When I was teaching in the elementary grades, I used quotations and sayings as a writing prompt every day. I began each morning with a positive and challenging thought. After I retired, I wanted to share these writing prompts with teachers and parents, to use with their children. I organized them using a different character-building theme for each month and called it Thought for the Day, 365 Journal Writing Prompts to Challenge Students to Write with Purpose & Meaning. I love to see students challenged to think!

Try some of these prompts:

April 12 “Unless someone like you, cares a whole awful lot, nothing is going to get better, it’s not.” (Dr. Seuss) Dr. Seuss liked to write rhymes.  What do you think this rhyme means?

Or challenge your students to write about….”A book is like a garden carried in your pocket.”  Can you explain this old Chinese proverb? Remember, a garden is something to be enjoyed.

My brain is amazing! It helps me learn and think wonderful thoughts.”  Write some amazing things you have figured out with your brain.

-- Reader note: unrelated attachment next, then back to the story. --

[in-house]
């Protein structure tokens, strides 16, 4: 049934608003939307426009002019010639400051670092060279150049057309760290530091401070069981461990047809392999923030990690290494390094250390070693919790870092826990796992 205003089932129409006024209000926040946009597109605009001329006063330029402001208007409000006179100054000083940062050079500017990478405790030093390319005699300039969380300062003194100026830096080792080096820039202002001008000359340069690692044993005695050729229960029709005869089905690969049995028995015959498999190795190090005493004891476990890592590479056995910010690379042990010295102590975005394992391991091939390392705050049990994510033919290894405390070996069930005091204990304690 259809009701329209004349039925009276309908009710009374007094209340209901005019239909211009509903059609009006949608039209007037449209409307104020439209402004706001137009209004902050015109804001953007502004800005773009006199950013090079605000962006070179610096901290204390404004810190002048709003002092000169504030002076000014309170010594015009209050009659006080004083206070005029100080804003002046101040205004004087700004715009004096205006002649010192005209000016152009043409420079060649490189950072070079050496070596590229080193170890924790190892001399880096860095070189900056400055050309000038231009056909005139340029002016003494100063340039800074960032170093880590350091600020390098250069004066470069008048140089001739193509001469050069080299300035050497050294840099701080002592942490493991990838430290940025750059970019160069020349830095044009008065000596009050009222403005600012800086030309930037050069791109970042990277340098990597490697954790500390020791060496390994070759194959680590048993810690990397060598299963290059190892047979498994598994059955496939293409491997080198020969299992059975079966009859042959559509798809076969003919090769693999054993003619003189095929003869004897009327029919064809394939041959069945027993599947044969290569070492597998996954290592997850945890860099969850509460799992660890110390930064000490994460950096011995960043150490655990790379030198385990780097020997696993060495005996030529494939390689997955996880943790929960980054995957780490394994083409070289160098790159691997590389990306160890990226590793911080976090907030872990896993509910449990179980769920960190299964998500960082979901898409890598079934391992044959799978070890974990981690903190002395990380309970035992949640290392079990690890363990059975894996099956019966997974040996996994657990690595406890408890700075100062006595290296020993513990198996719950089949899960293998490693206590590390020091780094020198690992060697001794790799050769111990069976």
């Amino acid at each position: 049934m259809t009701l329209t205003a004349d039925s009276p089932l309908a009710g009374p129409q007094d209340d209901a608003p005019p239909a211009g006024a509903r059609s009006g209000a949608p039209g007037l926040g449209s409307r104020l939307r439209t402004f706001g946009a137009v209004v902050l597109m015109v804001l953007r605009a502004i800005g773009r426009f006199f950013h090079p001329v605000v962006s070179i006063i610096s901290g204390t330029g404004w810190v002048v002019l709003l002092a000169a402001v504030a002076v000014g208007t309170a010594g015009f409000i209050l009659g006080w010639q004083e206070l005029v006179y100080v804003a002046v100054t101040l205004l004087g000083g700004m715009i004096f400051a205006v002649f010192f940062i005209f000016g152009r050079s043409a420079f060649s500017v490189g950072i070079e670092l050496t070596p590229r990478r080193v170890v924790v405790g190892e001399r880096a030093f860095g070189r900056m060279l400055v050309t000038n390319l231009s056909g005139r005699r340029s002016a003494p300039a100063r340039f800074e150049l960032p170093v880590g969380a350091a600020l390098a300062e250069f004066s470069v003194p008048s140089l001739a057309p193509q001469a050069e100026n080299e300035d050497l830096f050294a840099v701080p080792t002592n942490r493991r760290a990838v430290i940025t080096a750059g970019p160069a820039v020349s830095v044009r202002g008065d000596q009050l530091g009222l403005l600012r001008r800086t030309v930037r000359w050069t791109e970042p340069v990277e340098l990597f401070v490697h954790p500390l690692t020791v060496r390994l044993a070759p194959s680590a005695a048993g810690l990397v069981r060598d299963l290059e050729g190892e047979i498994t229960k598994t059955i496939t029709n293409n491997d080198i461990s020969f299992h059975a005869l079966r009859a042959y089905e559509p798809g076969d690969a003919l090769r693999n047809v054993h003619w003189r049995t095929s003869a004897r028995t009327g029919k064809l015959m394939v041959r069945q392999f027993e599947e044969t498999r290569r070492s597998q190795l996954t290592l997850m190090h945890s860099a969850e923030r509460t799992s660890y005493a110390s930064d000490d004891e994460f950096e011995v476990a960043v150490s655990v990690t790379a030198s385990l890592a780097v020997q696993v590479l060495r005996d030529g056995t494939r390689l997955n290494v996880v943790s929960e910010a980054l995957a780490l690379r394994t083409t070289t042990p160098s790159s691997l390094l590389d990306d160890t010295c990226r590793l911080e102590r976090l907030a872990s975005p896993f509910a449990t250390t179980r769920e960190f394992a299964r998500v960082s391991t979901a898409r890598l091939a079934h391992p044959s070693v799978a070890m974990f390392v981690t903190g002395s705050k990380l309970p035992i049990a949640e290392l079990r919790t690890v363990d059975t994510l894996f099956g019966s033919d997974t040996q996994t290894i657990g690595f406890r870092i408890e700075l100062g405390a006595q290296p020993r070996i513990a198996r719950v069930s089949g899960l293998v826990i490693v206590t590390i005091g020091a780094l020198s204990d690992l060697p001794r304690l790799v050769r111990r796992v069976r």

“The truth of the matter is that you always know the right thing to do. The hard part is doing it.” (Norman Schwarzkoph) Write about a time it was hard for you to do the right thing.

I began each school day with a writing prompt, math challenge and spelling/language mix-up to correct. After the students finished,  we would discuss their answers.  It’s a great way to get the students ready to learn and their brains in gear! I remember quite a lively discussion about honesty and doing the right thing!

For September, the theme is back-to-school, responsibility, reading and self-improvement.
October’s theme is getting along, DARE week, and Columbus Day.
November teaches students about being thankful, goodness, books and remembering our veterans.

Memorization is good for the brain, so memorize some of your favorite quotations or sayings.

Check out the book and let me know what you think.

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